Why Whisper? #PeriodPride

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No need to whisper

“Mama what’s that? ” asked my little one as a small packet of Whisper was slipped under our door with the  morning paper. This was in the early days when Sanitary Napkins were being introduced into our market . It was the first time such a thin, absorbent , all night long pad was being launched by P & G . I don’t know if every mother in Bombay rushed to the door and grabbed the newspaper before her children did or only the mothers in our building (the MD of the multinational happened to live there)  but, whatever it was, I made the smoothest dive ever. I  quickly hid it behind my back and shushed her. As I looked at the blue packet, I wondered at my own reaction . Why did I hide it ? What did I have to be ashamed about ? I also turned it around in wonder – so slim and small and compact unlike the bulky, ugly SIRONA that used to crumble as the day wore on or worse still , the home made pads my mother would make when I first began my periods.

All those hundred years ago

It seems like another lifetime now when I look back at that period. The early days when I was the only one in my class to begin menstruating and remained so for the next four years at least.  Since I started really early ,for the first few years my mother kept me home as the school toilet block was quite a way off from the classroom block and it was easier for me just to miss that day of school. Luckily it was a short period ( two days) and I enjoyed this break from school.

Once I got used to this regular routine, I actually began enjoying my periods as they were short and painless. I could use this to my advantage – complain of an acute abdominal pain and get to lie in the sick room or go home early. Or I could get excused from Physical Education which was my least favourite subject at school. And best of all, I could stay at home and curl up in bed, finishing my book that had to be finished.

Why whisper?

Periods are natural. Periods are normal. So I could never understand why people spoke about them in hushed tones. They were called by strange names – chums or chum  ( really ???) , menses ( the biological term), periods, monthlies, red flag and several others.

But  menstruating  girls were kept away from the kitchen and the Gods. Luckily for me, my own parents and in-laws didn’t share such inhibitions and I grew up without these taboos. However, out of respect for others’ sentiments, I stayed away from their auspicious occasions .

I couldn’t understand why the shop keeper would bother to wrap up  packet of sanitary napkins in a newspaper or stuff it into a thick brown paper bag. Nor could I understand the embarrassment of  the delivery boy who handed over the parcel.

An embarrassing moment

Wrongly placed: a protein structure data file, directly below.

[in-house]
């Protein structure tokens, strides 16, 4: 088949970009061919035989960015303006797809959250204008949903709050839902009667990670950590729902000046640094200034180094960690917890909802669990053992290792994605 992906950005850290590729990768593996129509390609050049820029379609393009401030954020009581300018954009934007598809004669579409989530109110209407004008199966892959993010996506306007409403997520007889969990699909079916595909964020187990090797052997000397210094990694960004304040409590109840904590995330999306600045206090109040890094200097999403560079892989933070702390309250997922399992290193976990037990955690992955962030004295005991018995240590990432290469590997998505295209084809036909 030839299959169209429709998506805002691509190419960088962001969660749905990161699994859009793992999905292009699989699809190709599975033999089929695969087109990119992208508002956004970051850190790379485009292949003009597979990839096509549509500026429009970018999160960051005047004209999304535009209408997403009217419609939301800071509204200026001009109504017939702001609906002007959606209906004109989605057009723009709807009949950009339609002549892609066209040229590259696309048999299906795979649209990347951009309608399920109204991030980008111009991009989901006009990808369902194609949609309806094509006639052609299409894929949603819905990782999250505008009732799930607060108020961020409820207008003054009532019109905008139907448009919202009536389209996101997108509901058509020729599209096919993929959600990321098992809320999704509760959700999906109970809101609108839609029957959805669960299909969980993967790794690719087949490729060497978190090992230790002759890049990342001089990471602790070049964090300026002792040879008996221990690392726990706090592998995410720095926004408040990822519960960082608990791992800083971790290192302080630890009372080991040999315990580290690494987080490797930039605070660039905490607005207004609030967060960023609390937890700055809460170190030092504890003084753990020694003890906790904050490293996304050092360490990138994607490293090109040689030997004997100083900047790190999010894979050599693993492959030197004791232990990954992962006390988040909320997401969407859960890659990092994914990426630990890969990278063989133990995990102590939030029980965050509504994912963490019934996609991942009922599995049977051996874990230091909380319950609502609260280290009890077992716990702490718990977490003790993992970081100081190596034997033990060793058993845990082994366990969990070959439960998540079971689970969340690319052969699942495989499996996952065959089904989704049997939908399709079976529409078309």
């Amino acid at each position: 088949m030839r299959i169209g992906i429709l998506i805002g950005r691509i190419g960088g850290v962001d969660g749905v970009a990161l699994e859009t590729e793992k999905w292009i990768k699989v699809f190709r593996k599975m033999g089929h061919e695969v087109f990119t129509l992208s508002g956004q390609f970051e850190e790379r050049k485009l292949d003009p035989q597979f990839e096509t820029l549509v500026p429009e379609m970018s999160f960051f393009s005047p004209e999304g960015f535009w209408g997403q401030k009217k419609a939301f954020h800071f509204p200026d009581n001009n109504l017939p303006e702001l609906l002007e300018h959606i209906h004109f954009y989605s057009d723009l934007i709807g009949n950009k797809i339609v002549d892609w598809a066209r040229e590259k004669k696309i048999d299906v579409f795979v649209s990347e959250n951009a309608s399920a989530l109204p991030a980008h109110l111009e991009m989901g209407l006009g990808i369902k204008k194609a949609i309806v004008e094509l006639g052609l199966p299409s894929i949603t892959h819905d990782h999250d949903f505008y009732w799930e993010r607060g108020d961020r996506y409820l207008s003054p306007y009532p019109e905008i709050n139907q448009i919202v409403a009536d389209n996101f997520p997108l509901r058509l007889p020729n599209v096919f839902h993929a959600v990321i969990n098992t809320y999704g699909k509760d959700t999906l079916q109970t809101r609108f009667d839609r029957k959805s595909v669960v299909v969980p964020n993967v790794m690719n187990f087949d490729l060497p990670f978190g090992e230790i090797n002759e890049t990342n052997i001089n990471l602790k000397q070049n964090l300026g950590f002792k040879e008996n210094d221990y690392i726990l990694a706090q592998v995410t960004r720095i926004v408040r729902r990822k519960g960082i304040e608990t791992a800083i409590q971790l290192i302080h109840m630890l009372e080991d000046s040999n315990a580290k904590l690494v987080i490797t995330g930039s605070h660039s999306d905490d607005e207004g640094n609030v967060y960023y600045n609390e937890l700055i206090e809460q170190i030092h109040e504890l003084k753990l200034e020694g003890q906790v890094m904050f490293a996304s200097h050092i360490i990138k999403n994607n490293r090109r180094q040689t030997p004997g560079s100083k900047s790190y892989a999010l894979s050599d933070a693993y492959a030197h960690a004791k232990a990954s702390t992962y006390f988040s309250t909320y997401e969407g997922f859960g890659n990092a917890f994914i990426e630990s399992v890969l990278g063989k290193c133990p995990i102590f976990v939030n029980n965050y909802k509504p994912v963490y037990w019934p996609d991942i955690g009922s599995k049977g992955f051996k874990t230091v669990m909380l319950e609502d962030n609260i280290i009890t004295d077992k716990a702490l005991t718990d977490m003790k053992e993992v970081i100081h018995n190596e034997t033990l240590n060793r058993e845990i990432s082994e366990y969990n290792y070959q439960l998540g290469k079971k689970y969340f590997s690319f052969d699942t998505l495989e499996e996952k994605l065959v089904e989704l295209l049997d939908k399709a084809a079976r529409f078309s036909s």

However, the one awkward moment I had was over a family dinner. I explained the facts of life to my growing daughters so that they wouldn’t get caught unawares and frightened when they spotted that first spot. We were out to a family dinner at a posh restaurant. The children were seated at one end of the table while we adults were at the other. Suddenly, one little one pipes out to his mother and shouts across the noise ” Mama, Mama, is it true that you lay eggs every month?”

[Tweet “Badge of Honour NOT Stain of Shame”]

At the end of the day, we mothers have to treat periods as normal, natural and inevitable – as sensibly as we do brushing our teeth! Having a period is no excuse for moodiness or headaches. It is no reason for lolling around in bed feeling sorry for yourself. It is no reason for staying out of the kitchen or away from the Gods. It is a mark of pride that you are the nurturer of another generation.

Linking this post to WriteTribe#PeriodPride

Author: Unishta

A granny who always sees the humour in life and tries to do things differently. When others make cupcakes, this granny makes banana fritters. When she’s not busy chasing her grandchildren who love making her run around, she indulges in her passions of reading, writing, meeting friends and watching movies. And somewhere between all this she enjoys travelling and cooking!


    1. At that time I could have gone through the floor ! I wonder how you will explain that to your son. Good luck with that. Boys need to know the truth about sex as much as girls do.

  1. I think moms have a big role to play in how little girls react and respond to this huge upheaval in their lives that the hormones bring. I’ve never known any shame or indignation from having periods because my parents were very matter-of-fact about it and taught me to take it that way, a necessary part of a woman’s life. But, yes, I do agree there is a need for a shift in the way we perceive this in India and Naari is doing a fab job of promoting this issue through this competition!

  2. ‘Badge of honour, not stain of shame’ love this quote ! I’ve seen many use this as an excuse to sit idle. But personally it hasn’t hindered any of my routines. Why whisper indeed? Men feel ashamed to buy sanitary napkins for the women in their families. We used to have code names in school to ask for pads. All the hush hush is quite unnecessary.
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  3. Great narration Sunitha! I nodded my head in agreement at every line you wrote. How embarrassingly we carried ourselves back then. It is so much better now though.

    Loved how you ended your post too.

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